Do Some Video Games Cause Violent Behavior?

By: Nicole Morten Email
By: Nicole Morten Email

President Obama also said today that he supports funding research on the effect violent video games, movies and other media have on kids.

In Newtown Connecticut, a gunman opens fire at an elementary school; killing innocent people and children: Fact. In the scene depicted in the video, several armed men walk into an airport and; one-by-one -- begin a killing spree of their own. The sight and sounds seem all too real; but it’s not – it’s fiction; but very realistic virtual scenes from a popular video game.

It -- along with a number of other video games -- is now targets of the controversial gun debate and a major push from the white house to find out whether or not violent video games and violent movies have any impact on human behavior.

“I will direct the Centers for Disease Control to go ahead and study the best ways to reduce it and Congress should fund research into the effects violent video games have on the effect of young minds,” said President Obama during a speech Wednesday afternoon.

President Obama's Speech triggered debate at the capital and right here in College Station.

“It's probably something we ought to be looking into; maybe it sets people off,” said Sarah Adams.

“I've been playing them since I don't know how old, and not once was I ever influenced to do anything crazy,” Jacob Acebo.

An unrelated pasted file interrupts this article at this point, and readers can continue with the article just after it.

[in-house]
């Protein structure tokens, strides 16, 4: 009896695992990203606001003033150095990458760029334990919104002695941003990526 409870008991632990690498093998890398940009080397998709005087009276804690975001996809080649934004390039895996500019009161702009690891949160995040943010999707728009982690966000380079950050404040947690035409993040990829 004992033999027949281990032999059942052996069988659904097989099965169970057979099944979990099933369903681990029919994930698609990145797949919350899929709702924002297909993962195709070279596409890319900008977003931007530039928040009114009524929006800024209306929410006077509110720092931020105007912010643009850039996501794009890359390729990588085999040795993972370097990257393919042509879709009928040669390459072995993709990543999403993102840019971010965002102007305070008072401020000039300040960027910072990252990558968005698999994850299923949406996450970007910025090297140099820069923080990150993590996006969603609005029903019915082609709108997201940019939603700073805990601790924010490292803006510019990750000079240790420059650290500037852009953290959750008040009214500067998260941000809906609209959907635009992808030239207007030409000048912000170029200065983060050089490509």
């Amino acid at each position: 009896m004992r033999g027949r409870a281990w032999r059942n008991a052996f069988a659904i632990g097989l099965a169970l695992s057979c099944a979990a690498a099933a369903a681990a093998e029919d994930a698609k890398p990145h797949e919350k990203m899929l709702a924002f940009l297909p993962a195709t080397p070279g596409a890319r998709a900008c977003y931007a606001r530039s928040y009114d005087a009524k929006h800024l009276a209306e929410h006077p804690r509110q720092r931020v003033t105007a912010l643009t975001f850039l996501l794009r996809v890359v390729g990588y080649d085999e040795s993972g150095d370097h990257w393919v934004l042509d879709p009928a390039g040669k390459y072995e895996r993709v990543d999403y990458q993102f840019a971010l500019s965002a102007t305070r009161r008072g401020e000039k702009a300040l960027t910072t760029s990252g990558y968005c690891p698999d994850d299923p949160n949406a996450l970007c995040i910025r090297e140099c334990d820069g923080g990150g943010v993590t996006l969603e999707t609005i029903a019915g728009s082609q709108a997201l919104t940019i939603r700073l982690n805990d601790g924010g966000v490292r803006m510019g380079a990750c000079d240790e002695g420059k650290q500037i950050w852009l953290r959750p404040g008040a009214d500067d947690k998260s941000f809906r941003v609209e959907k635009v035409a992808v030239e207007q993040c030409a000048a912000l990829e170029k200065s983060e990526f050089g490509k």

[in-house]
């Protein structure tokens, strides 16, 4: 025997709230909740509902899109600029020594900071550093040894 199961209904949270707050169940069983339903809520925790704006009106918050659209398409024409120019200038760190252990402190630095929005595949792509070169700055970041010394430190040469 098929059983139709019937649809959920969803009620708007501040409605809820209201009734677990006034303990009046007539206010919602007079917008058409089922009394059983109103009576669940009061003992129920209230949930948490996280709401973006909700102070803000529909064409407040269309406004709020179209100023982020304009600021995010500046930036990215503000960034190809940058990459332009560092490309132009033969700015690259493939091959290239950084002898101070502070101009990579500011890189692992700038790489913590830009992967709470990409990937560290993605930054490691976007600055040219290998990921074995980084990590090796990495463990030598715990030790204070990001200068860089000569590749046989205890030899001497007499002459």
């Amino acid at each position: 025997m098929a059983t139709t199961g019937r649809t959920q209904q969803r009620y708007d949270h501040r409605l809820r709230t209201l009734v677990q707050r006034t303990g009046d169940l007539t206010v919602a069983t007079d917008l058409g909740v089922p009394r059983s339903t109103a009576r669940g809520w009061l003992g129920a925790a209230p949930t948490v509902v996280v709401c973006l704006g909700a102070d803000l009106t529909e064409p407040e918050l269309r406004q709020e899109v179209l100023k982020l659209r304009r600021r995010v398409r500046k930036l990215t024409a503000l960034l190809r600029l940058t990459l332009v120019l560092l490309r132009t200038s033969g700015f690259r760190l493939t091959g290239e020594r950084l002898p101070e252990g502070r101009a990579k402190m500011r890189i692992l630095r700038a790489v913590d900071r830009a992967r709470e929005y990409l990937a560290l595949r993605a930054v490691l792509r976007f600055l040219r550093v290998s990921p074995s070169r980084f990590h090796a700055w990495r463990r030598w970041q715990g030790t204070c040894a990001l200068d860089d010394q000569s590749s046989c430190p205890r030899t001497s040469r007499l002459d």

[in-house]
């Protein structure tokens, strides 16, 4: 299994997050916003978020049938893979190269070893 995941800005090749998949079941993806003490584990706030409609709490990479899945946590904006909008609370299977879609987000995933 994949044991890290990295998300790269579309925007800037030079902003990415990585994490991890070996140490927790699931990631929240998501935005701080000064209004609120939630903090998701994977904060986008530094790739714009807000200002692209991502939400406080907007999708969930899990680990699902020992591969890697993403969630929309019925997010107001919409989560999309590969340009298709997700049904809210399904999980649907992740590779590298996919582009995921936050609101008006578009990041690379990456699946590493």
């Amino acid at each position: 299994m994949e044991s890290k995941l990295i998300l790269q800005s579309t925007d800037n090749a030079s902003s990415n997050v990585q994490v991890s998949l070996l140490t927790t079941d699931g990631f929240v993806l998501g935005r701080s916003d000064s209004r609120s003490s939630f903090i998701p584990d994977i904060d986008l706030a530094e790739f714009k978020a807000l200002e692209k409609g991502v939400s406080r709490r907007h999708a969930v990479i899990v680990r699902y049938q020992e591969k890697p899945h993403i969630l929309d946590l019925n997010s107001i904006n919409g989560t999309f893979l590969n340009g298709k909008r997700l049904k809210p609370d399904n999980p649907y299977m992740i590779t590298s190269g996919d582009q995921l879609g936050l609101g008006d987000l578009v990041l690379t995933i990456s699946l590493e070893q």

We asked College Station Psychologist Connie Fournier if there is a connection between violence and video games.

“The connections and having access to resources and the socialization to our kids is, I think, where it all starts,” Fournier added. “There has been research that I’ve found over the last 12 years and what they [researchers] are finding is if the study was unbiased, meaning, if it was picked up from journals, then their isn't really a strong connection between video games and violence.”

“If they're affected by violent video games then they have bigger problems,” said Acebo.
While more studies will be conceived from the CDC, Fournier says she supports the idea of more mental health studies – starting early-on with children.

“I think if we can identify kids early on and get them the kind of help we know will be helpful to them is money well spent,” said Fournier.

The estimated price tag for all of these proposals and bills is $500-million. Congress will have the final say when and how that money will be appropriated.

“I guess the trick is how you find the kids who are the most vulnerable and help them cope and learn different strategies?” questioned Fournier. “

I think investing money in mental health dollars for children is a good investment.

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